Foods That Help Your Heart and Your RA
The right meal plan can be a two-for-one deal: It will help your painful, stiff joints and prevent heart disease, too.
There's a real good reason to go for this bargain. If you have rheumatoid arthritis you're at a higher risk for problems with your ticker. So make smart choices when you go to the supermarket or dine out.
When you have RA, the inflammation that makes your joints sore, hot, and swollen can lead to clogged arteries, heart attacks, and strokes. Eat the right foods -- and avoid some bad ones -- and your heart and joints will be grateful.
To fight inflammation, put foods that are high in omega-3 fatty acids on your go-to list. They can ease joint pain and lessen morning stiffness. Some good sources are fatty fish like salmon, trout, mackerel, tuna, sardines, and herring. Add two 3-ounce servings to your menu each week.
Fiber can also help. Studies suggest it reduces C-reactive protein (CRP), a sign of inflammation found in the blood. A high CRP level can signal rheumatoid arthritis or heart disease. Stock up on fruits, vegetables, and other high-fiber foods.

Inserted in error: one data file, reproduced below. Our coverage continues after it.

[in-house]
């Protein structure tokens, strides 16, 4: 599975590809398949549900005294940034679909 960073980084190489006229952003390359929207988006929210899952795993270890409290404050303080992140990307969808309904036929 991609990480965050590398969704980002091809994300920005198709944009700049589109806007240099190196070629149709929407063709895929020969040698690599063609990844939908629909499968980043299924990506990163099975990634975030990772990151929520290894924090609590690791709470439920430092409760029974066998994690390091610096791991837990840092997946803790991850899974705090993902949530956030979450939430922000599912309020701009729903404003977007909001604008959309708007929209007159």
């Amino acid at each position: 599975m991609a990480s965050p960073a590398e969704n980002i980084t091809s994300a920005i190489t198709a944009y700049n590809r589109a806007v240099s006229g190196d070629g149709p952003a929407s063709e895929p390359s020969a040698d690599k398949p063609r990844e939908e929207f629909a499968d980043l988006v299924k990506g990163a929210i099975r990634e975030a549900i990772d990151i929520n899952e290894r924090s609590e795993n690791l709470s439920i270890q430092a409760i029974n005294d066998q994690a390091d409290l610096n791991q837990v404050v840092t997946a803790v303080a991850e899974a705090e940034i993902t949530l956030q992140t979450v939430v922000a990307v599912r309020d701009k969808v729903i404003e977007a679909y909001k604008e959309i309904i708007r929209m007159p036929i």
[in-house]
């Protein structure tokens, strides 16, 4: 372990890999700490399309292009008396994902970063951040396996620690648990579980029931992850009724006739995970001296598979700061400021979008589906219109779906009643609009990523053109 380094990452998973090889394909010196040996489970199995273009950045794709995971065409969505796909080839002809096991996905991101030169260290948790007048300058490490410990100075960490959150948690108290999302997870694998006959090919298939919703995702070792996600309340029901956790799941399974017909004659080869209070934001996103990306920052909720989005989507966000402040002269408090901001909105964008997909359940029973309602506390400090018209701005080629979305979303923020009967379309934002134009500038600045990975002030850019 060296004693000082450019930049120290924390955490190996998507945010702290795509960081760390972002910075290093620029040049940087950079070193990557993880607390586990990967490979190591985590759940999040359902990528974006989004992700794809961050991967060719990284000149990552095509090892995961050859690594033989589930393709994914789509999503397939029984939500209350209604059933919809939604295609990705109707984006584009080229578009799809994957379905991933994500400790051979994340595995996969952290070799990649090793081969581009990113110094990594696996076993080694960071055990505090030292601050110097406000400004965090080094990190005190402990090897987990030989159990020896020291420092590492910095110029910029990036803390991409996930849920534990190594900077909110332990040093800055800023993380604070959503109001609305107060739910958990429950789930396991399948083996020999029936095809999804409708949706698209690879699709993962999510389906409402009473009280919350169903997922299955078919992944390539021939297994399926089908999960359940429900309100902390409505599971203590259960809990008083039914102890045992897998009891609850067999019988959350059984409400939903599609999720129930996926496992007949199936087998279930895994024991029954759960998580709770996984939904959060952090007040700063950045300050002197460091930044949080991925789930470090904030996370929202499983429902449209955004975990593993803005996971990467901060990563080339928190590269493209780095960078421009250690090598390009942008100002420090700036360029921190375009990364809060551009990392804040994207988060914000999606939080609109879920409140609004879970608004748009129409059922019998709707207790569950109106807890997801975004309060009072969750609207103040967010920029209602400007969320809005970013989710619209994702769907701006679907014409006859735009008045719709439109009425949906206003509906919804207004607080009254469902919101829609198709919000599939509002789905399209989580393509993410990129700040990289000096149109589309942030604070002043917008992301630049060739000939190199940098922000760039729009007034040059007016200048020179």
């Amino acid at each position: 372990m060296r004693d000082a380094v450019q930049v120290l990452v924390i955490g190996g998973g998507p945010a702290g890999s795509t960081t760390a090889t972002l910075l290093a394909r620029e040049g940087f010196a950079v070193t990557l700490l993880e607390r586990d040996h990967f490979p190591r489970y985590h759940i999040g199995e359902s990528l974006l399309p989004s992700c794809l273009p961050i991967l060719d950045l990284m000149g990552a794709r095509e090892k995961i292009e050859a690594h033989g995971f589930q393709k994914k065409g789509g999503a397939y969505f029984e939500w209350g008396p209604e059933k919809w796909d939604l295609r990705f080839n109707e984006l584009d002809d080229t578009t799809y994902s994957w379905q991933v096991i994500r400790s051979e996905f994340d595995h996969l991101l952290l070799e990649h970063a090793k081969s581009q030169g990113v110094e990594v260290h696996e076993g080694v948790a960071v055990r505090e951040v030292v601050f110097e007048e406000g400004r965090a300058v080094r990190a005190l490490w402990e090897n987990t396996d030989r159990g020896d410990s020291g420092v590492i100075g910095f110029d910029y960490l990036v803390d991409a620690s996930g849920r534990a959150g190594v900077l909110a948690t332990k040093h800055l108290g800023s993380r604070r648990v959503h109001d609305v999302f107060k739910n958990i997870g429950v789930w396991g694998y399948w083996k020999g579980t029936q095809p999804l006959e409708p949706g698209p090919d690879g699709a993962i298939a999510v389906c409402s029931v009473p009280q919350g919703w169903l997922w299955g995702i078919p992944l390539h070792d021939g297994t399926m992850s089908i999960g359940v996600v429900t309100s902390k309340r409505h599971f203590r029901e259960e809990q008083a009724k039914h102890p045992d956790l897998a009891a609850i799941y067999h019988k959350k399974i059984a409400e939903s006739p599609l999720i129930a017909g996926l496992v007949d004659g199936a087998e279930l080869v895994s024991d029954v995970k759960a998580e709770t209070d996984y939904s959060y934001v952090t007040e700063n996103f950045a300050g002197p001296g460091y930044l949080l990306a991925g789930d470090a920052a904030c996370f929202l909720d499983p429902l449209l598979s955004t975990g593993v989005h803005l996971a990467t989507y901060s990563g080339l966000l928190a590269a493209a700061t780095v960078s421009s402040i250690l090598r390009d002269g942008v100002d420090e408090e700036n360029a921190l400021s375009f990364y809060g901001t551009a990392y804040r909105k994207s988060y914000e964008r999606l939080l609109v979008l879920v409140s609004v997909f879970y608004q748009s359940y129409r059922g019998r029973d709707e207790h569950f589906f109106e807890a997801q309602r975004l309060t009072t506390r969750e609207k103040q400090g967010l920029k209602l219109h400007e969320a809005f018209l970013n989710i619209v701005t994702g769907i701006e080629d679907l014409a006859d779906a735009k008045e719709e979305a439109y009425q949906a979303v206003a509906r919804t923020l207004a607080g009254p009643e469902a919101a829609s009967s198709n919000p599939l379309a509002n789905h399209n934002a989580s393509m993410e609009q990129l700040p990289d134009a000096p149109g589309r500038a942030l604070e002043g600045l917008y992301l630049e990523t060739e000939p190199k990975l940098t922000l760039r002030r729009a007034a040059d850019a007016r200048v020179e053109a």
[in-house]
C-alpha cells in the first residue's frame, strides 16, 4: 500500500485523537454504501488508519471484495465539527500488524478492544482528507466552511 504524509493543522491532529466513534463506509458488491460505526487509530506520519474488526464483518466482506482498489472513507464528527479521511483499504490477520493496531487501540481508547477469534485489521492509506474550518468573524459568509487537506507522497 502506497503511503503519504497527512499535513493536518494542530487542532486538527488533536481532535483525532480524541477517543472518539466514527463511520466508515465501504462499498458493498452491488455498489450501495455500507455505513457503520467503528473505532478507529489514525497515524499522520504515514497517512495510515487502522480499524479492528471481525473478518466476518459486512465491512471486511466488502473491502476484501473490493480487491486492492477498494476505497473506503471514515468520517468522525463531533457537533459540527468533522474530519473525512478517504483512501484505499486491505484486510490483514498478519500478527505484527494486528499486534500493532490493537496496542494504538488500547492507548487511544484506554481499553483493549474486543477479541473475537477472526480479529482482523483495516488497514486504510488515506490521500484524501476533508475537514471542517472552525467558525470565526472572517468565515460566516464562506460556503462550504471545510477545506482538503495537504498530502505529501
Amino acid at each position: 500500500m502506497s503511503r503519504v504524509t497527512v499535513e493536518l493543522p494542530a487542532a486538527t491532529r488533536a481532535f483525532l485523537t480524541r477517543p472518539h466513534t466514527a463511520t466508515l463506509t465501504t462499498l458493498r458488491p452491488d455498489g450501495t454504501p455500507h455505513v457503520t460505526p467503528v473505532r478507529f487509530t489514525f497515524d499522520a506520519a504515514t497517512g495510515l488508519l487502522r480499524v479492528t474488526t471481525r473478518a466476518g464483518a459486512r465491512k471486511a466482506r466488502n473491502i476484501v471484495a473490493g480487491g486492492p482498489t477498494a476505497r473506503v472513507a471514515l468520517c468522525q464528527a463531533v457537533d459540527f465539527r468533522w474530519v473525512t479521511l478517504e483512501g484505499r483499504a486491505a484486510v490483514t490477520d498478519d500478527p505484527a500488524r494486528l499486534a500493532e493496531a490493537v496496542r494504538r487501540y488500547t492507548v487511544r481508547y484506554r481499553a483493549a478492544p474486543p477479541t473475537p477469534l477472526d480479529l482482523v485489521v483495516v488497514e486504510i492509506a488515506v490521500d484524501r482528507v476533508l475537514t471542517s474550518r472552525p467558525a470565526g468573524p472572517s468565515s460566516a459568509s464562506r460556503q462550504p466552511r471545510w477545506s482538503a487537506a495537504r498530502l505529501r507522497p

Some foods may cause inflammation, so you'll want to stay clear. The offenders include anything high in omega-6 fatty acids, which are found in oil made from corn, sunflower, safflower, soybean, and cottonseed. They lurk in snack foods, fried foods, margarine, meats, and egg yolks. We know they're bad for the heart, but it's not clear what affect, if any, they have on RA.
Watch Your Weight
Try to lose extra pounds if you need to, or keep up the good work if you're at the right weight now. If you're not overweight, you'll be less likely to get heart disease, and you'll keep extra pressure off your joints. If you're heavier than you should be, losing weight may help lower inflammation, because fat cells make chemicals that cause it.
If you want to keep a healthy weight, figure out how many calories you need each day, and don't eat more than you can burn off. If you want to shed pounds, eat fewer than you burn.